Flatbed Report: January’s cold bites residential construction numbers

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A bitterly cold January most likely contributed to fewer housing starts breaking ground last month, with single-family homes, which account for around 75% of monthly construction, down 4.7% month-over-month (m/m). Multi-family homes recorded the sharpest decrease in January, falling 35.8% m/m. According to the Commerce Department’s Census Bureau, permits for future single-family construction, a leading indicator of flatbed demand, suggested a rebound in the coming months following a 13th straight month of gains. Single-family permits increased 1.6% m/m and are now 35.7% higher than last year.

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Rising permit rates point to optimism for truckload carriers as builders look to the Federal Reserve to start cutting interest rates sometime in the first half of this year. According to the National Association of Home Builders (NAHB)/Wells Fargo Housing Market Index (HMI), “Builder confidence in the market for newly-built single-family homes climbed four points to 48 in February, the highest level since August 2023. NAHB Chairman Alicia Huey, a custom home builder and developer from Birmingham, Ala., said, “While mortgage rates still remain too high for many prospective buyers, we anticipate that due to pent-up demand, many more buyers will enter the marketplace if mortgage rates continue to decline this year.”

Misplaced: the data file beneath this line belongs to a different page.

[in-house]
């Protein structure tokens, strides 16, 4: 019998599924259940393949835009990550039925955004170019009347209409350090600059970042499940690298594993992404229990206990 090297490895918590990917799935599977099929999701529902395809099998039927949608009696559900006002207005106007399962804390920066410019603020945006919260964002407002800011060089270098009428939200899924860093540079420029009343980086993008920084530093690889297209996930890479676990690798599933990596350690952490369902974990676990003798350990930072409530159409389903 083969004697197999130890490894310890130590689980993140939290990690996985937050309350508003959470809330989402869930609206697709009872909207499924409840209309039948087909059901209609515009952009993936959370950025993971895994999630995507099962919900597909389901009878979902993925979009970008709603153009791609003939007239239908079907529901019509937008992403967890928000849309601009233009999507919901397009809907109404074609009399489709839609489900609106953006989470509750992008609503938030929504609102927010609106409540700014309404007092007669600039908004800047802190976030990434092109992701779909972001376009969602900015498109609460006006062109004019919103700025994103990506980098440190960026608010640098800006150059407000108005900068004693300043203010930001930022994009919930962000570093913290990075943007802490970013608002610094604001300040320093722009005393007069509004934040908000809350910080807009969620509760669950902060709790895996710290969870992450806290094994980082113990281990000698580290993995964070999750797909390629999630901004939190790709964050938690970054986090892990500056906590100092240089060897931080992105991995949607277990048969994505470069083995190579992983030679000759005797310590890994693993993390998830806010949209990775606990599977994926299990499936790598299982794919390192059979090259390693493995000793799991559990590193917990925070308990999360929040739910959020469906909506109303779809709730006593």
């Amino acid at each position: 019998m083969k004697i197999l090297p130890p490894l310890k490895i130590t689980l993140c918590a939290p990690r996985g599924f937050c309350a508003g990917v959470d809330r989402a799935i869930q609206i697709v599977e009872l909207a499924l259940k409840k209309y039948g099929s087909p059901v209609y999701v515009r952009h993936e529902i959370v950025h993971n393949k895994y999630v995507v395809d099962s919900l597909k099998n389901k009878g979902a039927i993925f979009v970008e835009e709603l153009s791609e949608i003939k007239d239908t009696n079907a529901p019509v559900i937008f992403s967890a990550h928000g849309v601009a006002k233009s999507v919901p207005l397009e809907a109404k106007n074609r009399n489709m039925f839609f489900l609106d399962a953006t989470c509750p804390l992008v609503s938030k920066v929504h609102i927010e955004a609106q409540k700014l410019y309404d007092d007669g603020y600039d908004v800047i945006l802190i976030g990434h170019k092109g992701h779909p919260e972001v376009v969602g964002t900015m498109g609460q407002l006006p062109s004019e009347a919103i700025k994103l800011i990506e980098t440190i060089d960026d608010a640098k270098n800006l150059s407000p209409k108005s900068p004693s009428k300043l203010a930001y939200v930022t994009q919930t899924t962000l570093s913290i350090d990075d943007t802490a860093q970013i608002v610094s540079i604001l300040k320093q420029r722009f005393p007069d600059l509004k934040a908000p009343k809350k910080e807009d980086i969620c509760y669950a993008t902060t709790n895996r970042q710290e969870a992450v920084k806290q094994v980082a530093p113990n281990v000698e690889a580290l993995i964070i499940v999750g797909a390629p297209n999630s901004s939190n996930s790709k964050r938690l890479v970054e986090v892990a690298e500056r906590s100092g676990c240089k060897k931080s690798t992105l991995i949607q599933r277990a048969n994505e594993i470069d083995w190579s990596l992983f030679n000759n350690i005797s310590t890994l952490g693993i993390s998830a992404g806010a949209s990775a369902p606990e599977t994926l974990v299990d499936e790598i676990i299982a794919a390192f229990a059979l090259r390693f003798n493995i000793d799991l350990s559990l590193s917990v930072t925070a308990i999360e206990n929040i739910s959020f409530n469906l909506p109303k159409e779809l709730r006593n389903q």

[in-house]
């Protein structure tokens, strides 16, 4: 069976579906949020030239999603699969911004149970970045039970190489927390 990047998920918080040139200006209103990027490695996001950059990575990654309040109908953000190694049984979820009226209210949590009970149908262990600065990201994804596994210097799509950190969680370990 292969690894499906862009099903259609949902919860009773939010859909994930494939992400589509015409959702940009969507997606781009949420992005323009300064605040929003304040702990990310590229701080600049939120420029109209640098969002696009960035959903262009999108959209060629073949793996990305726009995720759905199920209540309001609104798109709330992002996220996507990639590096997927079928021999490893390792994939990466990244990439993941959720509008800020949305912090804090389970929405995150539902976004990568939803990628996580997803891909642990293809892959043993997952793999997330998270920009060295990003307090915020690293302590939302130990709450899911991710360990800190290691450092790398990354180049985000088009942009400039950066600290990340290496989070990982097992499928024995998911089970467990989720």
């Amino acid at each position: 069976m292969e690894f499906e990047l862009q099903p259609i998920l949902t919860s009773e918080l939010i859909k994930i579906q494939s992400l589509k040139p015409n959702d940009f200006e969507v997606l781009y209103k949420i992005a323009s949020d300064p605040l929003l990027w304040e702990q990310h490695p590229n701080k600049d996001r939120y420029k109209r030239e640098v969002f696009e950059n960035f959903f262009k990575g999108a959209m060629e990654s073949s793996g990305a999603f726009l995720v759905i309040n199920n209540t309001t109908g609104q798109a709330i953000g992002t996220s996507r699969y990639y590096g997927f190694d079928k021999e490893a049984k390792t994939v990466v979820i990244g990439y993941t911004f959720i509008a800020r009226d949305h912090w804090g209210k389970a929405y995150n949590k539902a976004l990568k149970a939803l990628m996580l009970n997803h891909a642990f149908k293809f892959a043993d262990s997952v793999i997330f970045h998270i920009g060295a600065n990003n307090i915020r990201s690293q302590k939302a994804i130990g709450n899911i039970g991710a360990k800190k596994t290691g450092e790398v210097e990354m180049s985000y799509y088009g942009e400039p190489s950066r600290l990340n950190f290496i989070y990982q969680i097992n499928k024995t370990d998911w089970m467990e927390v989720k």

In truckload equivalent terms, January’s 1.004 million single-family home starts would translate to just over 600,000 flatbed loads in the spot market (assuming three loads per home) and just under 150,000 dry van loads (assuming one load per home). Compared to January last year, flatbed carriers would have hauled 70,000 more loads last month and almost 80,000 more flatbed loads compared to January 2018 at the start of the flatbed bull market in the first half of that year.

 Market watch

All rates cited below exclude fuel surcharges unless otherwise noted.

At $2.29/mile, outbound Georgia rates were flat last week, identical to 2019, and $0.14/mile lower than last year. Linehaul rates dropped by $0.02/mile, averaging $2.12/mile in the Atlanta flatbed market last week after increasing for three weeks, even though the volume of outbound loads moved increased by 4% over the same timeframe. On the number one flatbed regional lane between Atlanta and Lakeland, spot rates were up 4% w/w on a 7% higher volume, paying carriers an average of $2.47/mile, the highest since last July and $0.10/mile lower than last February.

Load-to-Truck Ratio (LTR)

Flatbed load post (LP) volumes are trending closer to levels seen at the pandemic’s start following last week’s 1% decrease.  Volumes are 53% lower than last year and 70% lower than 2020. Carrier equipment posts (EP) were also down, resulting in last week’s load-to-truck ratio decreasing by 5% to 6.76.

Spot rates

Flatbed spot rates decreased for the fourth week following last week’s $0.01/mile decrease. At $1.96/mile, the national average is around $0.16/mile lower than last year and $0.08/mile higher than in 2020.

Weekly reports

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